A spring housing 130 is mounted against the top surface of air chamber block 113 and is formed with a central bore 132. A spring retainer 134 is securely mounted onto the upper end of valve shaft 42 and abuts against the support structure 120. A cup-shaped spring adjustment component 136 is threadably secured to spring housing 130 and has an elongated bore 138 open at one end and closed at the other end by a base 139 with a bore 141 extending therethrough and an interior bottom surface 140 about bore 141. A compression spring 142 extends between spring retainer 134 and the bottom surface 140 of spring adjustment component 136. A lock nut 144 is threadably secured to spring adjustment component 136 by threads so that the component 136 can be locked into position closer to or further away from spring retainer 134. The compression of spring 142 is increased as the spring component 136 is moved towards spring retainer 134 and decreased as the spring component 136 is moved away from spring retainer 134.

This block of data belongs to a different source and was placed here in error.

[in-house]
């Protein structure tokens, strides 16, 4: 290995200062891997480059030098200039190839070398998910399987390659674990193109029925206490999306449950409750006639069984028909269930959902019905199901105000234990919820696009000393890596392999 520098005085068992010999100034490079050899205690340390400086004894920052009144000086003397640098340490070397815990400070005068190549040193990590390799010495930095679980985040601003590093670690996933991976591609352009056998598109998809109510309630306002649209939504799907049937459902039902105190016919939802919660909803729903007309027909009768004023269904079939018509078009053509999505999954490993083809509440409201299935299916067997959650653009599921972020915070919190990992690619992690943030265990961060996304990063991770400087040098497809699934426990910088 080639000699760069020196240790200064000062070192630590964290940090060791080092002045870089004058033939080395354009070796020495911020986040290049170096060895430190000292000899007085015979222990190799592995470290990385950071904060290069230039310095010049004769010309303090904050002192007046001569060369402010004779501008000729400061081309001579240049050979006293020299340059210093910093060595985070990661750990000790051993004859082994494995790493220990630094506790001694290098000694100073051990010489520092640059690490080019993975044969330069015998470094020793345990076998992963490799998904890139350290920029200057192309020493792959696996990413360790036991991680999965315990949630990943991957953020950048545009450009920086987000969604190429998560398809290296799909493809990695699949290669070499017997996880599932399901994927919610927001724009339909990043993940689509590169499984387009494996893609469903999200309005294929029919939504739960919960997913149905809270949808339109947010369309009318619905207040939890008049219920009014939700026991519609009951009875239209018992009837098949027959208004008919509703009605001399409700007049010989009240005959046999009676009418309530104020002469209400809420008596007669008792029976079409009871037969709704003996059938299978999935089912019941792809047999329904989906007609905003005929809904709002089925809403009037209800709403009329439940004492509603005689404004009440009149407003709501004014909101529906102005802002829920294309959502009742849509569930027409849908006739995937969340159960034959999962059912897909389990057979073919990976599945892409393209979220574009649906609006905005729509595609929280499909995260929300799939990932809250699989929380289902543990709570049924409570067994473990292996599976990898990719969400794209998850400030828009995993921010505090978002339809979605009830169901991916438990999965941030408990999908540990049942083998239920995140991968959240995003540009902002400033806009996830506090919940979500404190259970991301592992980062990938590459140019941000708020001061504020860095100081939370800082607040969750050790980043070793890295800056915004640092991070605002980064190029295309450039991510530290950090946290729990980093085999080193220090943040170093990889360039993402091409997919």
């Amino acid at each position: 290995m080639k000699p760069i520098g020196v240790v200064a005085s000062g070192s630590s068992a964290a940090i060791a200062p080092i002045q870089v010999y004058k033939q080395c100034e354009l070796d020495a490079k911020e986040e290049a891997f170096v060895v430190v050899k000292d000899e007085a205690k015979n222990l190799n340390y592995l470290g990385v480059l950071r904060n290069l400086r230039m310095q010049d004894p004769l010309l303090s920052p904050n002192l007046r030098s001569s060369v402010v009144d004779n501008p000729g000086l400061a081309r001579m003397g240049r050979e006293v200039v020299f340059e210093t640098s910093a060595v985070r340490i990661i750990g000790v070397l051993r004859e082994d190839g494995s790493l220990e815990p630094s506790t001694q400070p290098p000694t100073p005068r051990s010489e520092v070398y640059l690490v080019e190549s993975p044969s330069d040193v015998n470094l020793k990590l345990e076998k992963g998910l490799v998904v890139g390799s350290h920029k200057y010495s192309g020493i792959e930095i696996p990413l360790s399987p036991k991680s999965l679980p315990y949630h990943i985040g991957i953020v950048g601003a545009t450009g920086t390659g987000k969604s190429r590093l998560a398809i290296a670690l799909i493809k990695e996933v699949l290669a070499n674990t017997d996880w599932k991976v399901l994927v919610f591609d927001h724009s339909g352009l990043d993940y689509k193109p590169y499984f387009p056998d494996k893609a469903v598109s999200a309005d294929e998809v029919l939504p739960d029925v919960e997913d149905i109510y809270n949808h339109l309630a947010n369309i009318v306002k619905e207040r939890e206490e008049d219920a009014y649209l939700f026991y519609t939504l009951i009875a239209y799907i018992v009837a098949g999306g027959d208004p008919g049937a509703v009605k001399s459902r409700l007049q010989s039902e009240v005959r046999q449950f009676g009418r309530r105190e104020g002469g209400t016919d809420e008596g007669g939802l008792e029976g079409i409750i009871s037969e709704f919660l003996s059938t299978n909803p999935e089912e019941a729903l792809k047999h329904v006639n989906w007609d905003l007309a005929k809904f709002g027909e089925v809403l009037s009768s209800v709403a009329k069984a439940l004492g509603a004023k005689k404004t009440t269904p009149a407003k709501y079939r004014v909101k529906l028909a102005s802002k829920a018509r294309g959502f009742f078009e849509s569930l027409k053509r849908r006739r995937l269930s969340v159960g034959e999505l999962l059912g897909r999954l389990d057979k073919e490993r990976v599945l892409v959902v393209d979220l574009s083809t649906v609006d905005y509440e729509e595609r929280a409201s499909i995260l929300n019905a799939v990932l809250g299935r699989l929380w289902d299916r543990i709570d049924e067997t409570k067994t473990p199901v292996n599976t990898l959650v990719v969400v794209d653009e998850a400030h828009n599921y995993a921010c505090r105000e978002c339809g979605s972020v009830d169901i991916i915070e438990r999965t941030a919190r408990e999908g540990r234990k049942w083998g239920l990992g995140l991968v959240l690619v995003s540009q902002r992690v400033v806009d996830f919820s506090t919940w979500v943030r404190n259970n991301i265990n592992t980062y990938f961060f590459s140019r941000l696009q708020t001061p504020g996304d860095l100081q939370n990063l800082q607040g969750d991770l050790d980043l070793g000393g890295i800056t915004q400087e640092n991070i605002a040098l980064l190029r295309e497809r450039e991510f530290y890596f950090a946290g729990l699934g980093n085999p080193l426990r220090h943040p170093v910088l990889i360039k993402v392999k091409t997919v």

An important feature of the invention relates to the closure force exerted by compression spring 142 on spring retainer 134 and ultimately, valve head 92 of valve shaft 42. Preferably, compression spring 142 has a pre-loaded height of about one inch and a closure force of about 13 to about 17 pounds. The compression of spring 142 can be adjusted by positioning spring adjustment component 136, as previously discussed.

Another feature of the control mechanism 48 is a knob 146 which is attached to a rod 148 that is threadably secured in bore 141 and which passes through compression spring 142 to bear against the top end of valve shaft 44 extending above the spring retainer 134. By moving the rod 148 up or down, the stroke of the valve shaft 42 can be adjusted with respect to the valve seat 38.